I come from an OR background, specifically cardiovascular/cardio-thoracic surgery. Outpatient vascular surgery with a salary sounds like a dream to me, but then again, I am a die-hard OR nurse. Outpatient surgery is just that, outpatient. You will have the most stable patients that are coming to surgery. You may also have a variety of surgical procedures that are quick to moderate in length, unlike lengthy vascular procedures that are often inpatient due to extensive comorbidities (TEVAR, bypasses etc.). No call for a specialty like this is practically unheard of. It is the reason I am no longer a CVOR nurse because your “on call-life” is usually very extensive and can cause you to be married to that job. So, in my eyes the pros and cons are:
-SALARIED. Awesome. Period.
-No on-call or working late (hopefully), and this will probably ebb and flow because there may be days where you leave early. Similar to a call schedule. Like say Monday you leave an hour early because you are done with surgery for the day and Friday you stay an hour late because products or people or whatever is running behind. This could be looked at as a negative if you are salaried. Again, you will learn your time management (turnover, case length, prepping the OR at the beginning of the day etc. etc).
-Outpatient patients (the most stable surgical patient population)
-Specialty – no learning multiple surgical specialties. You will hopefully learn your surgeons inside and out (preference cards are golden, make or take notes of these!) within a couple of months of being there.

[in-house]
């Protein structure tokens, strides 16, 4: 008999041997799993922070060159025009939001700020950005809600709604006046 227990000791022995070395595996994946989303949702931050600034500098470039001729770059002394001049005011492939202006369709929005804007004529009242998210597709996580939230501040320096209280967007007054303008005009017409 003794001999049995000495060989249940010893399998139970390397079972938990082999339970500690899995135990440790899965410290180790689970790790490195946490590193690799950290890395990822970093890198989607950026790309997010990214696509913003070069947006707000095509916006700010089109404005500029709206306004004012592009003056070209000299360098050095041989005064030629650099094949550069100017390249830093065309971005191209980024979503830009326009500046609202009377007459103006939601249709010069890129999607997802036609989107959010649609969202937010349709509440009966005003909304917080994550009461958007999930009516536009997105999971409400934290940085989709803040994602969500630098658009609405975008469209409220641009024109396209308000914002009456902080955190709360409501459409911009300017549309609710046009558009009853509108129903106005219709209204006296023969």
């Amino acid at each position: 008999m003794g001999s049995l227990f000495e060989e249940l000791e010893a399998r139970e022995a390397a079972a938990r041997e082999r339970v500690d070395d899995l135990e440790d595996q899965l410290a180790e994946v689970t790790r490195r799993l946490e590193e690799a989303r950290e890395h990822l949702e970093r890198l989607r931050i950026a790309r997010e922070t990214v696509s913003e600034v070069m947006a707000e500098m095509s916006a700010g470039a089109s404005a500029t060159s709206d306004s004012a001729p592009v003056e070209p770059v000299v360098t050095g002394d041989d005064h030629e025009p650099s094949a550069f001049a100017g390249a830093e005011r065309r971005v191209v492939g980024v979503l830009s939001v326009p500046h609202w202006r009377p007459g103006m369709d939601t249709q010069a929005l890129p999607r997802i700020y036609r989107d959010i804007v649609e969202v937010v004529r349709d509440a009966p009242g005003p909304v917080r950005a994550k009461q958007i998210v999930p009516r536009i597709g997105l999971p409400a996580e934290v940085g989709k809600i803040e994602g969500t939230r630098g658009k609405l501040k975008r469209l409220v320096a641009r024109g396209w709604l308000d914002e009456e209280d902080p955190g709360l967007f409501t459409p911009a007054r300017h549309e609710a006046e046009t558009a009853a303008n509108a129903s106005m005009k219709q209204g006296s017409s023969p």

- No weekends, no holidays, no call. You have more of your life back..and if you have a family…or even if you don’t, this will eventually matter to you over time. Take advantage of these perks!
-SURGEONS are like old baseball gloves, they generally don’t like change. They need to trust you to be competent. They are the captain of the OR, so do your best to always be attentive and always learning. They will be grouchy for awhile because you’re new and learning, which is totally normal. But if you learn their preferences and little idiosyncrasies they won’t want any other nurse doing their surgeries but you.
-Very specialized – If you love vascular surgeries this can be a pro. But being well rounded inside of the inpatient surgical realm is also helpful, especially with outpatient surgery.
-Outpatient surgery is usually fast paced: small, quick cases or moderate 1-2 hours max. This may not be the case with vascular, but this will include quick turnover times and constantly moving, but in a good way. I would say this is probably also a pro, considering what specialty you’re coming from.
Personally, I loved outpatient surgery. I loved the pace, you will learn a lot. And changing specialties always gives me nausea and anxiety because it’s simply the unknown. So, I wish you the BEST of luck. Hopefully you’re going to love it!